There are several classes of microorganisms, of which bacteria and fungi (yeasts and moulds) will be discussed in some detail. Another type of microorganism, the bacterial viruses or bacteriophage, will be examined in a later section.
- spherical shape
- 0.4 – 1.5 µ m
Examples: staphylococci – form grape-like clusters; streptococci – form bead-like chains.
- 0.25 – 1.0 µ m width by 0.5 – 6.0 µ m long
Examples: bacilli – straight rod; spirilla – spiral rod
There exists a bacterial system of taxonomy, or classification system, that is internationally recognized with family, genera and species divisions based on genetics.
Some bacteria have the ability to form resting cells known as endospores. The spore forms in times of environmental stress, such as lack of nutrients and moisture needed for growth, and thus is a survival strategy. Spores have no metabolism and can withstand adverse conditions such as heat, disinfectants, and ultraviolet light. When the environment becomes favourable, the spore germinates and giving rise to a single vegetative bacterial cell. Some examples of spore-formers important to the food industry are members of Bacillus and Clostridium generas.
Bacteria reproduce asexually by fission or simple division of the cell and its contents. The doubling time, or generation time, can be as short as 20-20 min. Since each cell grows and divides at the same rate as the parent cell, this could under favourable conditions translate to an increase from one to 10 million cells in 11 hours! However, bacterial growth in reality is limited by lack of nutrients, accumulation of toxins and metabolic wastes, unfavourable temperatures and desiccation. The maximum number of bacteria is approximately 1 X 10e9 CFU/g or ml.
Note: Bacterial populations are expressed as colony forming units (CFU) per gram or millilitre.
Bacterial growth generally proceeds through a series of phases:
- Lag phase: time for microorganisms to become accustomed to their new environment. There is little or no growth during this phase.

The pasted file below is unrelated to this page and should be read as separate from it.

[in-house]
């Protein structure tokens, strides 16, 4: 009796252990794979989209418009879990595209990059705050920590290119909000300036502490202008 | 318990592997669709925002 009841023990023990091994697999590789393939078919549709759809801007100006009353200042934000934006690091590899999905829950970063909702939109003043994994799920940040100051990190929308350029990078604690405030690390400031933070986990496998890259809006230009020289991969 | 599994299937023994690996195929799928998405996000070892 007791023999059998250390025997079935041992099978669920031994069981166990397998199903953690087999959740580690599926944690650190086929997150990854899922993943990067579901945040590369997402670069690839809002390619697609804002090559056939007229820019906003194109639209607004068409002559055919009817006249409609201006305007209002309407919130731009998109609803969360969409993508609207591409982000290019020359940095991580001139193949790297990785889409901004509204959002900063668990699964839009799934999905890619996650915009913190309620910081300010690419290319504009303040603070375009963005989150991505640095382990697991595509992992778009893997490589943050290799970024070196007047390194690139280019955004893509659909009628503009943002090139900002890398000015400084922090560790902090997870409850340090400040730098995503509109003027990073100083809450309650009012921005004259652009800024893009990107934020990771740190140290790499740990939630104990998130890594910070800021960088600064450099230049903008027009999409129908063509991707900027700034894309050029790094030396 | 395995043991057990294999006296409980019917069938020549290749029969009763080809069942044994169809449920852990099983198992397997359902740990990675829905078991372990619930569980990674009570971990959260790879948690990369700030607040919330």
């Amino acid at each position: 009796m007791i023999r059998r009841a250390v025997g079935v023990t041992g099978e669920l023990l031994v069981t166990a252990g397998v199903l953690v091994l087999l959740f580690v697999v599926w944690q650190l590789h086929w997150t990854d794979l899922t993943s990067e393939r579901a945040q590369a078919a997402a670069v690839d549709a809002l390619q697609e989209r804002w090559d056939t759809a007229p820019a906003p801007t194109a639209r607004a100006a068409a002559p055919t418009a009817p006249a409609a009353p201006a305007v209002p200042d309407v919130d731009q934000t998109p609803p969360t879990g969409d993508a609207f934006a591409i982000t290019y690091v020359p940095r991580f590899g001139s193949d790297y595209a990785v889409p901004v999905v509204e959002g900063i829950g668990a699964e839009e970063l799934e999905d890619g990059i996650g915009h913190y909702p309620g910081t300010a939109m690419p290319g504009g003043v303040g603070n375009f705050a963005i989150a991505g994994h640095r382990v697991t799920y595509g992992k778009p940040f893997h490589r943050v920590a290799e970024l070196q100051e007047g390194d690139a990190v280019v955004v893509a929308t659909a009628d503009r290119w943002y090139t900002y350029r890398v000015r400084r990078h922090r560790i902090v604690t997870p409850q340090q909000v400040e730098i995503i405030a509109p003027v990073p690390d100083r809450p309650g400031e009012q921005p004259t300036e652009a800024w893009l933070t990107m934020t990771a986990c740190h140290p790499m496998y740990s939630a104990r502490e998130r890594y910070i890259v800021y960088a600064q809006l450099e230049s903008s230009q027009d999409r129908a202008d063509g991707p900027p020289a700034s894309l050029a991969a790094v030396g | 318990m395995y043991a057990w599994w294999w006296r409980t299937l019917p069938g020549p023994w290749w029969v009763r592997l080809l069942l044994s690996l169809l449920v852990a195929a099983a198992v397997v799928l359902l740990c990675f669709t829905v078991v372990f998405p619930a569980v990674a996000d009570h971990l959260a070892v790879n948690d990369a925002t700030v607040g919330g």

- Log phase: bacteria logarithmic, or exponential, growth begins; the rate of multiplication is the most rapid and constant.
- Stationary phase: the rate of multiplication slows down due to lack of nutrients and build-up of toxins. At the same time, bacteria are constantly dying so the numbers actually remain constant.
- Death phase: cell numbers decrease as growth stops and existing cells die off.
The shape of the curve (shown on the right) varies with temperature, nutrient supply, and other growth factors. This exponential death curve is also used in modeling the heating destruction of microorganisms.
- budding: called Fungi Imperfecti or false yeasts
- budding and spore formation: called Ascomycetes or true yeasts
Unlike bacterial spores, yeast form spores as a method of reproduction.
- fragmentation – hyphae separate into individual cells called arthropsores
- spore production – formed in the tip of a fruiting hyphae, called conidia, or in swollen structures called sporangium
Sexual Reproduction: sexual spores are produced by nuclear fission in times of unfavourable conditions to ensure survival.
- nutrient content
- moisture content
- available oxygen
- biological structures
- antimicrobial constituents
- energy source
- carbon/nitrogen source
Milk and dairy products are generally very rich in nutrients which provides an ideal growth environment for many microorganisms.
- Obligate Aerobes: oxygen required
- Facultative: grow in the presence or absence of oxygen
- Microaerophilic: grow best at very low levels of oxygen
- Aerotolerant Anaerobes: oxygen not required for growth but not harmful if present
- Obligate Anaerobes: grow only in complete absence of oxygen; if present it can be lethal
Where the intrinsic factors are related to the food properties, the extrinsic factors are related to the storage environment. These would include temperature, relative humidity, and gases that surround the food.
- Psychrotrophs: optimum growth temperatures 20 to 30° capable of growth at temperatures less than 7° C. Psychrotrophic organisms are specifically important in the spoilage of refrigerated dairy products.
- Mesophiles: optimum growth temperatures 30 to 40° C; do not grow at refrigeration temperatures
- Thermophiles: optimum growth between 55 and 65° C
It is important to note that for each group, the growth rate increases as the temperature increases only up to an optimum, after which it rapidly declines.